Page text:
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  16. Great article. I have a King Charles as well so I had to say hello. I’ve lived in Denver for 10 years & loved every one of them. I reside in the City Park neighborhood now & would encourage anyone planning a trip to Denver to take in a show at Red Rocks, do some people watching, piano playing, and public transit using on the 16th Street Mall, which drops you close to the newly renovated & revitalized historic Union Station, and end the weekend at City Park Jazz which runs Sunday evenings in the summer. Denver is a beautiful, clean, vibrant & incredibly friendly city & thank you for featuring it on your blog!

    Reply
  17. I’m lucky to have gotten a nasty nasty bug from Pinche Tacos. I was the only one in my group that was in the bathroom for 2 weeks after eating here, and I was the only one who had the tongue taco…

    I later read that this place has failed health code violations. Google it.

    Reply
    • Oh no! So sorry to hear that, Melissa! Thanks for the update about the restaurant. We didn’t experience any problems or notice anything unsanitary, but appearances are not always what they seem!

      Reply
  18. More Denver-ish thing too do in the mile high city… Browse the Tattered Cover..Great world known bookstore on the 16th street mall… look up in the Brown Palace atrium while having one of their pretzels and hot chocolate.or from above look down on all the ladies having high tea…have a cocktail in the not so hidden anymore Oxford hotel’s speak easy….and hit the REI satellite store down on the S. Platte on a Sunday morning…and then have a coffee on the patio amongst the dog walkers and early morning road bikers.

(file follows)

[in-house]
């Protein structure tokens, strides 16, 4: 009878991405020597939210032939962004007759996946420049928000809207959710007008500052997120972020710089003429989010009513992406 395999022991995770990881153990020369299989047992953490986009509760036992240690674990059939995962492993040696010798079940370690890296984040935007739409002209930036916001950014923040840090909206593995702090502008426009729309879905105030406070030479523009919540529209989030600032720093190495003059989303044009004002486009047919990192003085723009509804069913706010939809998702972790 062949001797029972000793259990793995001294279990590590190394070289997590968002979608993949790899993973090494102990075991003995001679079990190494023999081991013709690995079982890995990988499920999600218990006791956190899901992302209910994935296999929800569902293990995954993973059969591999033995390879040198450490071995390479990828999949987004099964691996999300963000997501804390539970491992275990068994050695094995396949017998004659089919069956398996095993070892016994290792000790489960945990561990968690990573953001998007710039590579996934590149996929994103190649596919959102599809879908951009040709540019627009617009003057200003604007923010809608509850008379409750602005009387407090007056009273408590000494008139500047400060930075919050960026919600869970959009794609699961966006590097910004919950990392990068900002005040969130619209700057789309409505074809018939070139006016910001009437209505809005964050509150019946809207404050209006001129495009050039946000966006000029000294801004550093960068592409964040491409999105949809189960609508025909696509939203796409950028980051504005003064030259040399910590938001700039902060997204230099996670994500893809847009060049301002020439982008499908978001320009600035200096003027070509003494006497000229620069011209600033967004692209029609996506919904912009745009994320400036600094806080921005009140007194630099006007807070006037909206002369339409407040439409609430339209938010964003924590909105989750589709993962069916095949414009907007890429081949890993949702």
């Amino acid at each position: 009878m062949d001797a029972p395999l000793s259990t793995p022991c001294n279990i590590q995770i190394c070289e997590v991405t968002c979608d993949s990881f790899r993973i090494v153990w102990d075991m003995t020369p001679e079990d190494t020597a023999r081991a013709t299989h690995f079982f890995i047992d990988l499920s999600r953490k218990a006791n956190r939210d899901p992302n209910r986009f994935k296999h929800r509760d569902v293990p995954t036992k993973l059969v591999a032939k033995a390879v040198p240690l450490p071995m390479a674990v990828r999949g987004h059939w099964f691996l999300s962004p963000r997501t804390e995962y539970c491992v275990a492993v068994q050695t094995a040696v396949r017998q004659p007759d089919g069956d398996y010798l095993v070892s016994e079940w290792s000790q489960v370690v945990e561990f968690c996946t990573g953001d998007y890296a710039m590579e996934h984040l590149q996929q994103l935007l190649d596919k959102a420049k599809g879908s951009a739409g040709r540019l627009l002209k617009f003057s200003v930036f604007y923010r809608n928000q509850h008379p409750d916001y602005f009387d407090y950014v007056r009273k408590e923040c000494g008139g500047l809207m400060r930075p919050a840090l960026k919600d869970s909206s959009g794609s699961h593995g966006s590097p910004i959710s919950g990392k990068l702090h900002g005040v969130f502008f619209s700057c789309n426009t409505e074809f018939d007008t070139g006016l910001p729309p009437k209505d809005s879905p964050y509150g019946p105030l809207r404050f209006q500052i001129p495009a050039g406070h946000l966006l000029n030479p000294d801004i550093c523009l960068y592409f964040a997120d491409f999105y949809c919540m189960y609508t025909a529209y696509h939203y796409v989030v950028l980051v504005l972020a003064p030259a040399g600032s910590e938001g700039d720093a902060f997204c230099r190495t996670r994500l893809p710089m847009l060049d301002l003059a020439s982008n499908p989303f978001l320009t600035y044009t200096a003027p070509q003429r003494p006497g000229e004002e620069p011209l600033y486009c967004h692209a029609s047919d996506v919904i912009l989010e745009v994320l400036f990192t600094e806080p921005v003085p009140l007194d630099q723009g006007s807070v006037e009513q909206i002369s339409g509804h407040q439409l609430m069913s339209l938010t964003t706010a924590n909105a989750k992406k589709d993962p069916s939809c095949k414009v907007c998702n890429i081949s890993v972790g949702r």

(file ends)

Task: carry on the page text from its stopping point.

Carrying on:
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  19. Thanks for sharing this amazing list, the next time i visit Denver i will surely visit these awesome places.

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  20. Great blog post on Denver. I just recently sold my home in Highlands and agree with the changes that are occurring, but I believe so many are for the good. Little Man Ice Cream is just one of them…scoop for scoop! I have known the owner for over 20 years and his heart and generosity is incredible – you failed to mention that when you eat there, they donate a scoop of rice to a third world country for every scoop they sell. And, while in Highlands, go to Gaetanos – once owned by the Denver Mafia family, the Smaldones – great food and rich history!

    Also, Jolly Ranchers was not born in Golden, but in Wheat Ridge by the Harmon family. Unfortunately, Heritage Square is losing the cute stores and Opera House this year. Most of the rides will remain but the original attraction will be gone.

    Enjoy your visit to the state, but remember, those who live here have seen a lot of changes and many are still having a hard time accepting them.

    Reply
  21. Clearly you haven’t been to Kansas City if you consider the Midwest to be void of culture. And if you have, you clearly didn’t do it right. Next time you’re in KC, hit me up and we’ll show you around all the best sights, bites, and (local) beer!

    Reply